I like this alternative take on The Hunchback of Notre Dame story. Modo gets found by a secret organization and gets to be trained on how to be an undercover agent. It’s so cool on top of everything being steampunk.

In my review of Modo: Ember’s End I said that I wish they didn’t make Octavia the typical dumb brute that is paired with the smart, scientific genius. However, in The Hunchback Assignments, Octavia is a smart and clever girl who catches on that Modo has a special ability. Even when she asks to see his true form she respects Modo’s boundaries when he refuses.

Overall, I found this novel to be an entertaining read. Seeing Modo go through a transformation makes me excited to read more of this series in the future. I would recommend this novel for fans of fairy tale retellings, Young Adult fiction, or fans of spy thrillers and steampunk.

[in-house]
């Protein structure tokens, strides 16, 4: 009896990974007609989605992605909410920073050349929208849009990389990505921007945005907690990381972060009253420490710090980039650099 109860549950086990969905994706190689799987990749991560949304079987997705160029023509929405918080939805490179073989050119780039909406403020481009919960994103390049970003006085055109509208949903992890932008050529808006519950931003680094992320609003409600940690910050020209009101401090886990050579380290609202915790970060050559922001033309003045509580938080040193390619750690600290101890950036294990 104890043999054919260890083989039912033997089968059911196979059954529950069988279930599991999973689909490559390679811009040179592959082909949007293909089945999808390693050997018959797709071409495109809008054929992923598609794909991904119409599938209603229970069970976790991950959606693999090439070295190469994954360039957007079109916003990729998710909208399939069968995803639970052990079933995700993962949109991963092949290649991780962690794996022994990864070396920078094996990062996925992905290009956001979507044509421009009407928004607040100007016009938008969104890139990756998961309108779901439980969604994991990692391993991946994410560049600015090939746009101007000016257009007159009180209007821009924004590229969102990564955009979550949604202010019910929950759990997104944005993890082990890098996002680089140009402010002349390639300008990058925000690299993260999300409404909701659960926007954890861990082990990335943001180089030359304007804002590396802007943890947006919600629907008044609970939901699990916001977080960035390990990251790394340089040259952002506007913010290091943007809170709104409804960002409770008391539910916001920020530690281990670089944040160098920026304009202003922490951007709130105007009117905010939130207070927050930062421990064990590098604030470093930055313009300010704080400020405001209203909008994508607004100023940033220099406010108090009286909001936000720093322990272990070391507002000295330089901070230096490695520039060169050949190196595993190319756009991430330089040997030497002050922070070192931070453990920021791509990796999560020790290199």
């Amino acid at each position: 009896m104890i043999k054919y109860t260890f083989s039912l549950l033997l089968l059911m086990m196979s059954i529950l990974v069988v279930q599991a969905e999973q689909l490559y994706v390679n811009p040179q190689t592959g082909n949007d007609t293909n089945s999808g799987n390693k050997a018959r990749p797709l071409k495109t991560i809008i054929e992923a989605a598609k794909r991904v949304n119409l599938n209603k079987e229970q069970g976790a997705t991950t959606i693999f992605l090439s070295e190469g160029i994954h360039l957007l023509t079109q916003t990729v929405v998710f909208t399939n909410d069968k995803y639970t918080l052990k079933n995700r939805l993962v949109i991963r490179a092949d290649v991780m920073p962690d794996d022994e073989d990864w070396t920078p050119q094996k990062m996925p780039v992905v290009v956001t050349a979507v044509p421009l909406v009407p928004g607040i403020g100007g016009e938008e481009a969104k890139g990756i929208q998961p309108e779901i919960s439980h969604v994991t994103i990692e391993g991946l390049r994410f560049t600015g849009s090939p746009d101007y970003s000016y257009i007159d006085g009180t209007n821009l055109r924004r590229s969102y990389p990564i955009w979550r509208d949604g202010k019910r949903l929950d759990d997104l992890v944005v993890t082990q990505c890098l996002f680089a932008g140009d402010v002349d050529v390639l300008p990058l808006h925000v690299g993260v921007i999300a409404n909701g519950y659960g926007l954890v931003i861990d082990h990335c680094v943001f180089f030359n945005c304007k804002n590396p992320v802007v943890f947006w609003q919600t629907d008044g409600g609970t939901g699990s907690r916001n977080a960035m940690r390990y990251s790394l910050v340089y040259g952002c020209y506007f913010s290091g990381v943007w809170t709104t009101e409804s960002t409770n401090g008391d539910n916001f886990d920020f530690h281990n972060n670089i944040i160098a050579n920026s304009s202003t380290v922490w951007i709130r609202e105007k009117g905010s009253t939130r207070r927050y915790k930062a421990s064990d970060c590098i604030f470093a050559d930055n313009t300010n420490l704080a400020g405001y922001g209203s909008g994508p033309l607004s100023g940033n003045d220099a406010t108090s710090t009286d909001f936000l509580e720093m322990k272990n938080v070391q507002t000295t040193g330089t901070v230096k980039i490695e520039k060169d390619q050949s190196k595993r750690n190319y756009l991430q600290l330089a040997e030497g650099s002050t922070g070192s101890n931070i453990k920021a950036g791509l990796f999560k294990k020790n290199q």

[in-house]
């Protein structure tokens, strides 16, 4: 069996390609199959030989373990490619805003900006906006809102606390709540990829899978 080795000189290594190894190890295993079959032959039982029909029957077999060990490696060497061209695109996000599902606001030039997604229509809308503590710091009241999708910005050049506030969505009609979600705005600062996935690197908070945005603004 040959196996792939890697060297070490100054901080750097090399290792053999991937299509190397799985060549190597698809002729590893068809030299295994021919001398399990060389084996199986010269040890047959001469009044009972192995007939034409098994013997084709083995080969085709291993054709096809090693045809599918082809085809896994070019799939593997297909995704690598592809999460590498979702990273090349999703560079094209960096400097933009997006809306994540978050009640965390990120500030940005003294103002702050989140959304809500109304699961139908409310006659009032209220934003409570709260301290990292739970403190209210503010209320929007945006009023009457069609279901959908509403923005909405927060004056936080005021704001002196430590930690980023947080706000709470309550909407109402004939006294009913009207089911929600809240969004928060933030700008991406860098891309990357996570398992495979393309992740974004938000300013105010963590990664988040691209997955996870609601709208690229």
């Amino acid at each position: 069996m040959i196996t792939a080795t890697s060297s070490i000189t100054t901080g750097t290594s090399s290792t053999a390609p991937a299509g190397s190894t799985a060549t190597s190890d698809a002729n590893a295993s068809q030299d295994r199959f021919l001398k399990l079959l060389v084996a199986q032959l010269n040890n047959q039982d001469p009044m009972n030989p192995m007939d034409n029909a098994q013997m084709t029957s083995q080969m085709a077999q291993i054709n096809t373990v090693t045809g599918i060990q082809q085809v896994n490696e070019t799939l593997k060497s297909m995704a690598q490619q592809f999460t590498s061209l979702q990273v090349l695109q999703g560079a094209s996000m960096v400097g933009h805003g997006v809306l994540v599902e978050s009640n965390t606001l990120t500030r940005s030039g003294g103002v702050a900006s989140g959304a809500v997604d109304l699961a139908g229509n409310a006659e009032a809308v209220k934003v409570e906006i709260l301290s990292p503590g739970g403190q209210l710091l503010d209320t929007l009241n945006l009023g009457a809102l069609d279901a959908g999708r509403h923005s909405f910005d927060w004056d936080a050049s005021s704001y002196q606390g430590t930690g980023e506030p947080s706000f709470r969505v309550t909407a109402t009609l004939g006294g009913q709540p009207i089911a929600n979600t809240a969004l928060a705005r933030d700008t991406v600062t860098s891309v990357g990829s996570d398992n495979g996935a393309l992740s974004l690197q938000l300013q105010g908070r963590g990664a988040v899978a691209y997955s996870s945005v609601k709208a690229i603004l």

Posted in Audiobooks, Book Reviews, Novels

REVIEW: These Witches Don’t Burn (These Witches Don’t Burn #1) by Isabel Sterling

*No Major Spoilers*

Trigger Warnings: Toxic Relationship/Emotional Abuse

Hannah’s a witch, but not the kind you’re thinking of. She’s the real deal, an Elemental with the power to control fire, earth, water, and air. But even though she lives in Salem, Massachusetts, her magic is a secret she has to keep to herself. If she’s ever caught using it in front of a Reg (read: non-witch), she could lose it. For good. So, Hannah spends most of her time avoiding her ex-girlfriend (and fellow Elemental Witch) Veronica, hanging out with her best friend, and working at the Fly by Night Cauldron selling candles and crystals to tourists, goths, and local Wiccans.